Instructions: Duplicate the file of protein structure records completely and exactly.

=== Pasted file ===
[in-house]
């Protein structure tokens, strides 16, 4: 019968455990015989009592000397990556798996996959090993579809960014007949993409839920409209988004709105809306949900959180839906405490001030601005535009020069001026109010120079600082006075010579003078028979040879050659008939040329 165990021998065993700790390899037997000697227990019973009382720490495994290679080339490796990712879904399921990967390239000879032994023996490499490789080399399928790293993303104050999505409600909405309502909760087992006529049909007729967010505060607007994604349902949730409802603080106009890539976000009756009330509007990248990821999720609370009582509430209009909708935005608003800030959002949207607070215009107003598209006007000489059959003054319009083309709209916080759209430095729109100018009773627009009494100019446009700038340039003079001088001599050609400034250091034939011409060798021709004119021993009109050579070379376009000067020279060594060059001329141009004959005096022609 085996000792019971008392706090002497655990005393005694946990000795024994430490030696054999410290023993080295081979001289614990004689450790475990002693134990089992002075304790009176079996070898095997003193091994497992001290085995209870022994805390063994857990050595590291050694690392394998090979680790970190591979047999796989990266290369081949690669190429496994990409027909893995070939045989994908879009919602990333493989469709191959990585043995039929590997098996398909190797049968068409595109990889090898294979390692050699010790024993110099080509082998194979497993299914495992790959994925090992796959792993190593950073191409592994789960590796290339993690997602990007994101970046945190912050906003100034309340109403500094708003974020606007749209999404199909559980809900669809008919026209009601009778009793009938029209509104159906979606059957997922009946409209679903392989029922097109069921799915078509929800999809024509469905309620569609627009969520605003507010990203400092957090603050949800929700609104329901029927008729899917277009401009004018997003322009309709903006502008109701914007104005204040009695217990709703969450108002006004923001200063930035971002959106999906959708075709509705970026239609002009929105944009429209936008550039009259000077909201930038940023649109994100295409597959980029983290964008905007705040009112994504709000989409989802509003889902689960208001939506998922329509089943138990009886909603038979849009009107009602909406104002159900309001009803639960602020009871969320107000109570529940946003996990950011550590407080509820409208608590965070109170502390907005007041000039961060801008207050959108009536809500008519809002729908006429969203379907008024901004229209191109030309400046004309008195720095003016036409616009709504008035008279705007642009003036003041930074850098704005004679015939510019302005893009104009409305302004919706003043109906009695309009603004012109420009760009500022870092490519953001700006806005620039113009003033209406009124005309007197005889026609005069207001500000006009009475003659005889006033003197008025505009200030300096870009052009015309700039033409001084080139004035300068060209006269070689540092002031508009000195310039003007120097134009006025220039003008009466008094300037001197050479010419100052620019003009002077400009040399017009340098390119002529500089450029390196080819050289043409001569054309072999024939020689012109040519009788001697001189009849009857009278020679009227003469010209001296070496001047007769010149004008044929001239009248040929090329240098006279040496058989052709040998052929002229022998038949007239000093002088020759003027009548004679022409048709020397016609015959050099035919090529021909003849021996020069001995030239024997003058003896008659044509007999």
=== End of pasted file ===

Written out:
[in-house]
């Protein structure tokens, strides 16, 4: 019968455990015989009592000397990556798996996959090993579809960014007949993409839920409209988004709105809306949900959180839906405490001030601005535009020069001026109010120079600082006075010579003078028979040879050659008939040329 165990021998065993700790390899037997000697227990019973009382720490495994290679080339490796990712879904399921990967390239000879032994023996490499490789080399399928790293993303104050999505409600909405309502909760087992006529049909007729967010505060607007994604349902949730409802603080106009890539976000009756009330509007990248990821999720609370009582509430209009909708935005608003800030959002949207607070215009107003598209006007000489059959003054319009083309709209916080759209430095729109100018009773627009009494100019446009700038340039003079001088001599050609400034250091034939011409060798021709004119021993009109050579070379376009000067020279060594060059001329141009004959005096022609 085996000792019971008392706090002497655990005393005694946990000795024994430490030696054999410290023993080295081979001289614990004689450790475990002693134990089992002075304790009176079996070898095997003193091994497992001290085995209870022994805390063994857990050595590291050694690392394998090979680790970190591979047999796989990266290369081949690669190429496994990409027909893995070939045989994908879009919602990333493989469709191959990585043995039929590997098996398909190797049968068409595109990889090898294979390692050699010790024993110099080509082998194979497993299914495992790959994925090992796959792993190593950073191409592994789960590796290339993690997602990007994101970046945190912050906003100034309340109403500094708003974020606007749209999404199909559980809900669809008919026209009601009778009793009938029209509104159906979606059957997922009946409209679903392989029922097109069921799915078509929800999809024509469905309620569609627009969520605003507010990203400092957090603050949800929700609104329901029927008729899917277009401009004018997003322009309709903006502008109701914007104005204040009695217990709703969450108002006004923001200063930035971002959106999906959708075709509705970026239609002009929105944009429209936008550039009259000077909201930038940023649109994100295409597959980029983290964008905007705040009112994504709000989409989802509003889902689960208001939506998922329509089943138990009886909603038979849009009107009602909406104002159900309001009803639960602020009871969320107000109570529940946003996990950011550590407080509820409208608590965070109170502390907005007041000039961060801008207050959108009536809500008519809002729908006429969203379907008024901004229209191109030309400046004309008195720095003016036409616009709504008035008279705007642009003036003041930074850098704005004679015939510019302005893009104009409305302004919706003043109906009695309009603004012109420009760009500022870092490519953001700006806005620039113009003033209406009124005309007197005889026609005069207001500000006009009475003659005889006033003197008025505009200030300096870009052009015309700039033409001084080139004035300068060209006269070689540092002031508009000195310039003007120097134009006025220039003008009466008094300037001197050479010419100052620019003009002077400009040399017009340098390119002529500089450029390196080819050289043409001569054309072999024939020689012109040519009788001697001189009849009857009278020679009227003469010209001296070496001047007769010149004008044929001239009248040929090329240098006279040496058989052709040998052929002229022998038949007239000093002088020759003027009548004679022409048709020397016609015959050099035919090529021909003849021996020069001995030239024997003058003896008659044509007999």